Arms of Calne Town Council, England

Blazon: Sable a tower domed between two feathers palewise, another likewise in the portal argent, each piercing an escrol or

Crest: A mural crown ensigned by a mitre or, jewelled and surmounting two archiepiscopal staves in saltire proper

Supporters: Two boars gules armed and crined or, langued azure, and gorged with a garland of teazels (thistles) argent

Mantling: Sable lined argent

Motto: Faith, work, service

Arms of Poole Borough Council, England


Blazon: Barry wavy of eight sable and argent, a dolphin naiant embowed argent, langued gules, on a chief wavy of the third three escallops of the first

Crest: On a wreath of the colors a mermaid proper supporting in her dexter hand an anchor argent and holding in her sinister hand a pellet

Supporters: On the dexter a lion or, langued gules, holding a sword erect proper; on the sinister, a dragon of the first, langued of the second, supporting an oar argent

Mantling: Or lined sable

Motto: Ad morem villae de Poole (according to the custom of the town of Poole)

Arms of Somerset County Council, England


Blazon: Or a dragon rampant gules, langued and holding in its claws a mace palewise azure

Supporters: On the dexter, a stag, on the sinister, a bull, both gules armed, ungled, and gorged of a Saxon crown or, upon a compartment vert seme of apples or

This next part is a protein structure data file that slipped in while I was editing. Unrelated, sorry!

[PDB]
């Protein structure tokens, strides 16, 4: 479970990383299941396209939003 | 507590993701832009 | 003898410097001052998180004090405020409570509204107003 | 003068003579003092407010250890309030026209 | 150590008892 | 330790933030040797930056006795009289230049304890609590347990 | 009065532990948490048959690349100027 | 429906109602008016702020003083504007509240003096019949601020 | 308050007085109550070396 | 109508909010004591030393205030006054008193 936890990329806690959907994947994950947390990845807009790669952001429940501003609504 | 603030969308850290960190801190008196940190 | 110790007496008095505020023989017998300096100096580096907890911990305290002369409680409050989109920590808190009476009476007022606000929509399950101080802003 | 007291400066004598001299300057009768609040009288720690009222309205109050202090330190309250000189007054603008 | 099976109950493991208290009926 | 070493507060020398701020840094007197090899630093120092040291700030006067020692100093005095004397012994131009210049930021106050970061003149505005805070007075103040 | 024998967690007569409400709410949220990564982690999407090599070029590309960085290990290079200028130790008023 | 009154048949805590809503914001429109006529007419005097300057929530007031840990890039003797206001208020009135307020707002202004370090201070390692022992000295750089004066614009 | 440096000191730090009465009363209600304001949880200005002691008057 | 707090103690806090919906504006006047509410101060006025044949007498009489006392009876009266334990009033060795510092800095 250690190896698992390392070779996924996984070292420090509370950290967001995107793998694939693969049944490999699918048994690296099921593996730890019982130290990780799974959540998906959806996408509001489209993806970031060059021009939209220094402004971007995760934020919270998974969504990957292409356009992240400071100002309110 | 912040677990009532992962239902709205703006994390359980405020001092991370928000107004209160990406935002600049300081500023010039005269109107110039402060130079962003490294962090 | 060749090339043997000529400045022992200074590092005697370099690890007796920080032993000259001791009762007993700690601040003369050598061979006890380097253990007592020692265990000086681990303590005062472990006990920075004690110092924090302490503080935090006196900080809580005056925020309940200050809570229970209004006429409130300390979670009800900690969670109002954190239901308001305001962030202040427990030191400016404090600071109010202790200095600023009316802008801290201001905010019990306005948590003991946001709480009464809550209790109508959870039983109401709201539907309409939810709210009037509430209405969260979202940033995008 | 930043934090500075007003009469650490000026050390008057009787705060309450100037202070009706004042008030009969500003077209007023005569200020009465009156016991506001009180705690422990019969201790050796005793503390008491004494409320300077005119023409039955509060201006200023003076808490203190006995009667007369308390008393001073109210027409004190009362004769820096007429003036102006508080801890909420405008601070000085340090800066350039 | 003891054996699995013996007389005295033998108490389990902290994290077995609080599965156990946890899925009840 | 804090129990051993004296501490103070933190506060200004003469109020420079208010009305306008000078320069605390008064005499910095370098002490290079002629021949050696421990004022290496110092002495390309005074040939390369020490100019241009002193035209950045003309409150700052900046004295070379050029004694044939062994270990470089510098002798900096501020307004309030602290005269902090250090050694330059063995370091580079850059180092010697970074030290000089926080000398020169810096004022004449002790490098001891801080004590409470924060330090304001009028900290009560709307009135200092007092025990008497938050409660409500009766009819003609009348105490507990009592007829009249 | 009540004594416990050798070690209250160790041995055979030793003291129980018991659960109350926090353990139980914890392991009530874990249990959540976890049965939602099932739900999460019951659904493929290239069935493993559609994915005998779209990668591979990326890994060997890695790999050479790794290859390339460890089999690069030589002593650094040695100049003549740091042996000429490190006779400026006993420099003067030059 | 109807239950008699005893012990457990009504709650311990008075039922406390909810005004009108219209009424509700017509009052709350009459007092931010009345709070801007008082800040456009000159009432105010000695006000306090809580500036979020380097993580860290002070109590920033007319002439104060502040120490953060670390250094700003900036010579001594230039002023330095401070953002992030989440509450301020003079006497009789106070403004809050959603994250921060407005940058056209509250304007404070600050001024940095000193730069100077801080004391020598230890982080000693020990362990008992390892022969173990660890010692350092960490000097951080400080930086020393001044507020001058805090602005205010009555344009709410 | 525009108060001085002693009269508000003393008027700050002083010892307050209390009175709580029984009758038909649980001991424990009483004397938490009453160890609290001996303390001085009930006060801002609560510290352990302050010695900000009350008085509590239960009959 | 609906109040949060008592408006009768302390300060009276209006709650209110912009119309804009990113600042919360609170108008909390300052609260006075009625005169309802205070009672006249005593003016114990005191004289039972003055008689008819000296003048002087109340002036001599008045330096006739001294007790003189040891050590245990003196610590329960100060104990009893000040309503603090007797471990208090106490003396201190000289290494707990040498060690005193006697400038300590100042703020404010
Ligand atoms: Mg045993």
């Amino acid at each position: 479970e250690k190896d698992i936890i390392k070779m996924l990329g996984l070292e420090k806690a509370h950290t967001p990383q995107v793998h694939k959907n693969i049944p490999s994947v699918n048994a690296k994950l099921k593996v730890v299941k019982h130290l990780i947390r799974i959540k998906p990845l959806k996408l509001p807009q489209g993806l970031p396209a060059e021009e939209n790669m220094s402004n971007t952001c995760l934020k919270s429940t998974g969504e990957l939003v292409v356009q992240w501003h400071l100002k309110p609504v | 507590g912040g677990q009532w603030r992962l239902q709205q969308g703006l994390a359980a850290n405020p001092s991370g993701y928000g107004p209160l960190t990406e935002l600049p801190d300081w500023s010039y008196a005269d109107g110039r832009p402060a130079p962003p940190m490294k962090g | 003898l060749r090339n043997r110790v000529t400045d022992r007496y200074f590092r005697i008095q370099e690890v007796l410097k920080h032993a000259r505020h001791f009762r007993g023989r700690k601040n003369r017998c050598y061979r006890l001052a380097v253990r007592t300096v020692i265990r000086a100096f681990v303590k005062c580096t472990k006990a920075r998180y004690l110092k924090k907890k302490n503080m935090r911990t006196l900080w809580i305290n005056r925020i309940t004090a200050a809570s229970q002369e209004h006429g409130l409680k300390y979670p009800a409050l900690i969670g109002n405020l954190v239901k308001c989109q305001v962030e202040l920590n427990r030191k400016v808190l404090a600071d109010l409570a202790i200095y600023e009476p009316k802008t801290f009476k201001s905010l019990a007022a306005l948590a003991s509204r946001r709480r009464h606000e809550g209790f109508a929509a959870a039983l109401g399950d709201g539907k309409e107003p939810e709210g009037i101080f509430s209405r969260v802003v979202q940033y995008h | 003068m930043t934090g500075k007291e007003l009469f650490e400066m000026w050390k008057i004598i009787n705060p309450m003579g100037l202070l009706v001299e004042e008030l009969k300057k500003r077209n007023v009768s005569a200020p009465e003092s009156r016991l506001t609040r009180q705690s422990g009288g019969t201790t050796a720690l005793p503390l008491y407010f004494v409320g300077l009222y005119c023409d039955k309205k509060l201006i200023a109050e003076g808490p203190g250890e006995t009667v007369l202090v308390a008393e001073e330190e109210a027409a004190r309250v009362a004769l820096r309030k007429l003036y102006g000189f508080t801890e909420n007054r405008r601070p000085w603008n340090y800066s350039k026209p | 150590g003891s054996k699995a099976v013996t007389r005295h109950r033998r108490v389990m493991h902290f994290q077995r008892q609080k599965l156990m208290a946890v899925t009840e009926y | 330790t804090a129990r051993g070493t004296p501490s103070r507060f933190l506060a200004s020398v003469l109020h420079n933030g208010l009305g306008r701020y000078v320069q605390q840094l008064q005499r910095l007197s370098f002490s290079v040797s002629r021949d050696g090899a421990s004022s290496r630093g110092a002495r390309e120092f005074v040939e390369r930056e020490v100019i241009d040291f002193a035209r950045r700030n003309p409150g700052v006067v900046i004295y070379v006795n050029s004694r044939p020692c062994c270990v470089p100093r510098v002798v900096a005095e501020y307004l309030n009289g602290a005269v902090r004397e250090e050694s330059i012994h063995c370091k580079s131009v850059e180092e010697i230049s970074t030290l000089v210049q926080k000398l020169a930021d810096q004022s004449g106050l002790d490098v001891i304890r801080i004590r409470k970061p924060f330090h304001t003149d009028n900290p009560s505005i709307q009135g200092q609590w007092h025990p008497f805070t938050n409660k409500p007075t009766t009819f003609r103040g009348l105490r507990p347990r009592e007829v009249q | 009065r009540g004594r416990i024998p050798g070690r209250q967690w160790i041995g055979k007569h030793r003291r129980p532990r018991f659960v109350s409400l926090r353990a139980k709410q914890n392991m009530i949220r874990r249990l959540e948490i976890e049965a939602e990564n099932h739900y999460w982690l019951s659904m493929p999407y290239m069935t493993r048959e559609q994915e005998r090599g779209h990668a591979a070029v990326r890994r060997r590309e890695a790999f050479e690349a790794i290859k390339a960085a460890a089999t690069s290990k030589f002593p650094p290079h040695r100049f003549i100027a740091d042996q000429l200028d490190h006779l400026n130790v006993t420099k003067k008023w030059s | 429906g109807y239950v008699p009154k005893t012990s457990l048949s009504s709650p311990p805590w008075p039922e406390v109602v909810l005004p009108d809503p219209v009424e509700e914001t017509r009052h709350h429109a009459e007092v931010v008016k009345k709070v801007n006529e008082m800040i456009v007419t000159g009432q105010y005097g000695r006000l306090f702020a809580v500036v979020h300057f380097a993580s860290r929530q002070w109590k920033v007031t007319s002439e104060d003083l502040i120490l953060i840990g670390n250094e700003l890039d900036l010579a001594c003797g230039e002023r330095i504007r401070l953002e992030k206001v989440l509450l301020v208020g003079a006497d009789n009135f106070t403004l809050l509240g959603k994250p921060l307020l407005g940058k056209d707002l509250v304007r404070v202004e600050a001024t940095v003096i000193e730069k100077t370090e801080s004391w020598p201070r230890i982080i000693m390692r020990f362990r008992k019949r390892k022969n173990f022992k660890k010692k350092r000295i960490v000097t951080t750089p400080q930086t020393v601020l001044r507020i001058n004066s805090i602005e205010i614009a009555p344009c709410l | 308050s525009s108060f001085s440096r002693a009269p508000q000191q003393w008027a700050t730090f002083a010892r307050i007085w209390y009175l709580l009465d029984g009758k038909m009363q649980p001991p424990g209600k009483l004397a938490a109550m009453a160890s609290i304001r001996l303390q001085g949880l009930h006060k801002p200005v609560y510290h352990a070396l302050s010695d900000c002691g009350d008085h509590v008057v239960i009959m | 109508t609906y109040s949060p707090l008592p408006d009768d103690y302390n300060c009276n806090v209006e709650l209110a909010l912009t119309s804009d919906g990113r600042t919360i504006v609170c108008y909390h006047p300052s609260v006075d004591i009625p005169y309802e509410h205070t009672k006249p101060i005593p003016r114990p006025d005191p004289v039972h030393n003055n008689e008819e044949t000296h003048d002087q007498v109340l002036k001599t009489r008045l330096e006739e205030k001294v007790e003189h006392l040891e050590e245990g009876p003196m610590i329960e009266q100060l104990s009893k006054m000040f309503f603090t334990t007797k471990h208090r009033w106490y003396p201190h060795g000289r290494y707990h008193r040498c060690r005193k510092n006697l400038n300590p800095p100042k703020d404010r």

Crest: Out of a Saxon crown or a demi-ram argent armed and ungled gules, in its mouth a Cheddar Pink flower slipped and leaved proper

Mantling: Vert lined or

Motto: Sumorsaete ealle (“all of Somerset”)


From Inquiries into the Origin and Processes of the Science of Heraldry in England by James Dallaway, p134

Blazon unspecified (barry of six argent(?) and sable(?), on a chief of the last two palets of the first). Note the elaborate ground (called a compartment) on which the escutcheon rests.

A compartment is anything depicted below the shield as a foothold or resting-place for the supporters, or indeed for the shield itself. Sometimes it is a fixed part of the blazon and a constituent part of the heritable heraldic bearings. At other times it is a matter of mere artistic fancy, and no fixed rules exist to regulate or control nor even to check the imagination of the heraldic artist. The fact remains that supporters must have something to stand upon, and if the blazon supplies nothing, the discretion of the artist is allowed considerable laxity.

A Complete Guide to Heraldry by A. C. Fox-Davies, p. 441